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CD Review

Serge Prokofieff

Ondine 1288
  • Piano Concerto #2 in G minor, Op. 16
  • Piano Concerto #5 in G Major, Op. 55
Olli Mustonen, piano
Finnish Radio Symphony Orchestra/Hannu Lintu
Ondine ODE1288-2 57:58

This is the second and final volume of Olli Mustonen's cycle of the five Prokofiev piano concertos. Here he delivers rather expansive accounts of the two works, the timings about two minutes longer in each than an average-length performance. That's not necessarily a bad thing, of course, but I will say the Second's big first movement cadenza and Scherzo do lack some momentum. Otherwise it's a thoughtful, sensitive performance of this difficult concerto that focuses on its epic character, while allowing you to hear many inner voices on the piano not usually heard in other performances. Try the buildup in the latter part of the finale when the two main themes are played together, and notice the clarity of detail as well as the expressive depth that Mustonen achieves. You also hear more orchestral detail, especially in heavily scored passages.

True, some of Mustonen's phrasing can strike you as eccentric in the way he accents certain notes and shows abrupt changes in dynamics. But your ear adjusts quickly because more often than not the pianist deftly incorporates these unconventional moments into his subtle but quirky style, typically allowing you to enjoy the music in a different way.

His account of the Fifth may be the better of the two performances: his finale is a gem in its almost paradoxical combination of muscle and grace. And again, you hear so much meaningful detail expressed with such subtlety, not only here but throughout the concerto. He phrases the first movement main theme with a perky sort of elegance and ultimately makes the whole movement sound more colorful and witty than you're likely to encounter in other performances. The second movement march is also witty, while the ensuing Toccata is less percussive and more energetic than is usually the case. In the Larghetto fourth movement Mustonen points up the brightness and serenity of the lovely main theme, then delivers the dark middle section with more elegance than muscle, an approach that may fall a little short on expressing the heart of this troubled music. Still, this is a fine account of this movement. I've already spoken about the finale, and so in sum I'll say that in its different way, Mustonen's Prokofiev Fifth is as good as either performance by Richter and those of Ashkenazy and Boris Berman.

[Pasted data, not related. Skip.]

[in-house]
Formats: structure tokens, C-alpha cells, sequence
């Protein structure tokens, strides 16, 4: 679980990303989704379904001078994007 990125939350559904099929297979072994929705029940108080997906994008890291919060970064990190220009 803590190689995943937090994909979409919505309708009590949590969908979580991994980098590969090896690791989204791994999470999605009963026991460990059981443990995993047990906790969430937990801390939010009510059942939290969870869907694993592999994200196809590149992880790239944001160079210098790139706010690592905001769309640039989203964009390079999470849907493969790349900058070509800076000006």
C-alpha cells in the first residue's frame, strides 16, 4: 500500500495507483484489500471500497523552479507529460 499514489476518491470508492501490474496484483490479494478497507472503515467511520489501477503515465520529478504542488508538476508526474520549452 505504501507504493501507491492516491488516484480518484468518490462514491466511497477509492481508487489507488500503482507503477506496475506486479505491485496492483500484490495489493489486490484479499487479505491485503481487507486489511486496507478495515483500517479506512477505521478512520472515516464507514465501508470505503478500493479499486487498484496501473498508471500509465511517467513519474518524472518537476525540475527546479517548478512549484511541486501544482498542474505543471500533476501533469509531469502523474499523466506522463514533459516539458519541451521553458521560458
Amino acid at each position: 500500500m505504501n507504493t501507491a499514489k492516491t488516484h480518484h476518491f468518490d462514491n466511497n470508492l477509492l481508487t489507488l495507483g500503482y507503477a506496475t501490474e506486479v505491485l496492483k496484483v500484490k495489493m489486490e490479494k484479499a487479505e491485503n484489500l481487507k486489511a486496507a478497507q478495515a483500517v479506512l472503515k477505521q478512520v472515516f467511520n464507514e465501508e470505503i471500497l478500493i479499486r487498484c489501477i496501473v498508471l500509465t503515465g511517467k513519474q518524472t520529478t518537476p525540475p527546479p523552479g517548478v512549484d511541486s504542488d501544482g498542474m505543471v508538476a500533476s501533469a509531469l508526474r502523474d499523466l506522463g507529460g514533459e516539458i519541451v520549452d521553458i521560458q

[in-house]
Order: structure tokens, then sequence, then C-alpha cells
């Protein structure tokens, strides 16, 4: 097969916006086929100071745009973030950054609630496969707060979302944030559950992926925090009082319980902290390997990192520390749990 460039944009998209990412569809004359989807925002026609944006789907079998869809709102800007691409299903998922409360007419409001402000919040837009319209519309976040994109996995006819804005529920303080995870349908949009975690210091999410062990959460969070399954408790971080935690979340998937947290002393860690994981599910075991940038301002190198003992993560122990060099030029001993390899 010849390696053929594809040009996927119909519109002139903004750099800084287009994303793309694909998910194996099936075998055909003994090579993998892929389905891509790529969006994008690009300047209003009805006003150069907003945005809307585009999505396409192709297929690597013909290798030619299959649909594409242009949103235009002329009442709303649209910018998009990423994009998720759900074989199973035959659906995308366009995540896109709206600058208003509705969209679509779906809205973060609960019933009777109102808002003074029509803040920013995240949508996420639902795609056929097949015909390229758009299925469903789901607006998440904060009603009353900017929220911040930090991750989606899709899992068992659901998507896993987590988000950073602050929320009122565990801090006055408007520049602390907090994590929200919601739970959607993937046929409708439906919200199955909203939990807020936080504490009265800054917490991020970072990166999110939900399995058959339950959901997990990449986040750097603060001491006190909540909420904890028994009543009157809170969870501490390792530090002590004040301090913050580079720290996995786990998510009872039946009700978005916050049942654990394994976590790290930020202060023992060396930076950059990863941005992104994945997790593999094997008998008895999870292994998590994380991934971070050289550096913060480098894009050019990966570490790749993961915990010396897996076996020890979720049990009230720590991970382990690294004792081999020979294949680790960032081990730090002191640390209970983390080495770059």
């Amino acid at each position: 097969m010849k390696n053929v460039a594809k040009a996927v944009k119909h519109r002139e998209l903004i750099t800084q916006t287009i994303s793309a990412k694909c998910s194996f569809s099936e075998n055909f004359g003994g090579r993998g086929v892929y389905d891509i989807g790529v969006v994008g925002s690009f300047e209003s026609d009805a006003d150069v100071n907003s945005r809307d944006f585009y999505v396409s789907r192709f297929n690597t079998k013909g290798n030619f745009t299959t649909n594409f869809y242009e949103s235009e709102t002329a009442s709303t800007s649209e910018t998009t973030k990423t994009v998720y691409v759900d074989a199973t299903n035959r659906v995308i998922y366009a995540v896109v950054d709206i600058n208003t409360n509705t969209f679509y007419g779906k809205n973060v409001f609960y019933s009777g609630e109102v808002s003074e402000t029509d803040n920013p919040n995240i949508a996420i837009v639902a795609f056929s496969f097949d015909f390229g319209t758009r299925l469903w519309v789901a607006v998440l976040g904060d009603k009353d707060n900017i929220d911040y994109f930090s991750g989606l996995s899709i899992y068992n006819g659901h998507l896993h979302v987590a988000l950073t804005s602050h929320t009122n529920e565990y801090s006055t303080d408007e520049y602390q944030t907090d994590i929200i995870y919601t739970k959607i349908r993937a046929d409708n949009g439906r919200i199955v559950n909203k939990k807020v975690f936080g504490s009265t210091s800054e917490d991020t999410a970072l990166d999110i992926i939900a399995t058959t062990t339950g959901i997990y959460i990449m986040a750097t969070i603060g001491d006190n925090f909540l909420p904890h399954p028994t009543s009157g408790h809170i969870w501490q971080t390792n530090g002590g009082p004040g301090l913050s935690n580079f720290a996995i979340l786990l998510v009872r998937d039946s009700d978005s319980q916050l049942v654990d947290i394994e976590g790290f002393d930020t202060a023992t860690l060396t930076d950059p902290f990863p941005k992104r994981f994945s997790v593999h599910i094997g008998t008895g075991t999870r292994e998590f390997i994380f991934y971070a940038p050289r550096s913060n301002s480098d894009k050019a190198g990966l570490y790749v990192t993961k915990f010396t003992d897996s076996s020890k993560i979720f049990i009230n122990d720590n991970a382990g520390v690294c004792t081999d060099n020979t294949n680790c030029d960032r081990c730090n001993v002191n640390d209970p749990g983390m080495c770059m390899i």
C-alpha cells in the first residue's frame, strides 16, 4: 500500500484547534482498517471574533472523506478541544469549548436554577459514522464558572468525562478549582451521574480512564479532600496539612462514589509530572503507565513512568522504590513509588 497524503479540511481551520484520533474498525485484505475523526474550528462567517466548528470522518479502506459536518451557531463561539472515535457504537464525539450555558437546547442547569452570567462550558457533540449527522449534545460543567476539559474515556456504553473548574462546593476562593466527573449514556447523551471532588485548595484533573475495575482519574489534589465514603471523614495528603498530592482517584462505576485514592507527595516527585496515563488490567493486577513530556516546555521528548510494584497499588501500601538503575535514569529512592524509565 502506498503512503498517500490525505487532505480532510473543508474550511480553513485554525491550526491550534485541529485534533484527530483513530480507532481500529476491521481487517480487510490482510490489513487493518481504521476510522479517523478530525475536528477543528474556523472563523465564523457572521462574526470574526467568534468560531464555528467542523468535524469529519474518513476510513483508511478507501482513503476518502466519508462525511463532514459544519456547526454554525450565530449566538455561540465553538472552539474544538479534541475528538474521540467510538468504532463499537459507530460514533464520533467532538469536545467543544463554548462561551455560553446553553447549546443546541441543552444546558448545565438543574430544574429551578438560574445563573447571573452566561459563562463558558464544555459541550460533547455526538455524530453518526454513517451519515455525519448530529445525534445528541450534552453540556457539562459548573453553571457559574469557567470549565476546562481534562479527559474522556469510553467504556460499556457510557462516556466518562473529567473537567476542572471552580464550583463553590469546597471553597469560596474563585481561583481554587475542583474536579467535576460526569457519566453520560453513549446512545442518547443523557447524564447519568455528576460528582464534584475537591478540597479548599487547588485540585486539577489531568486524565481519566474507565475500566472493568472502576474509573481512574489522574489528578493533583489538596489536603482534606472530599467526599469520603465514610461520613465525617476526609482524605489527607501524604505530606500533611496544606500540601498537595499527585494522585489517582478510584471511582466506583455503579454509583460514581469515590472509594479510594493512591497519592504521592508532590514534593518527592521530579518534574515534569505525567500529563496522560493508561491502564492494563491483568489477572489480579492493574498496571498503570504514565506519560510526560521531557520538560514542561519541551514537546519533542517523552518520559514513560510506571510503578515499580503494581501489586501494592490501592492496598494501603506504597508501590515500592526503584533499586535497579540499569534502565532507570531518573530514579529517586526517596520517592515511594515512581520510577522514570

Hannu Lintu draws fine, highly detailed performances from the very fine Finnish Radio Symphony Orchestra and Ondine provides excellent sound reproduction. This is a splendid issue and caps a most compelling cycle of the five Prokofiev piano concertos. Recommended.

Copyright © 2018, Robert Cummings

Trumpet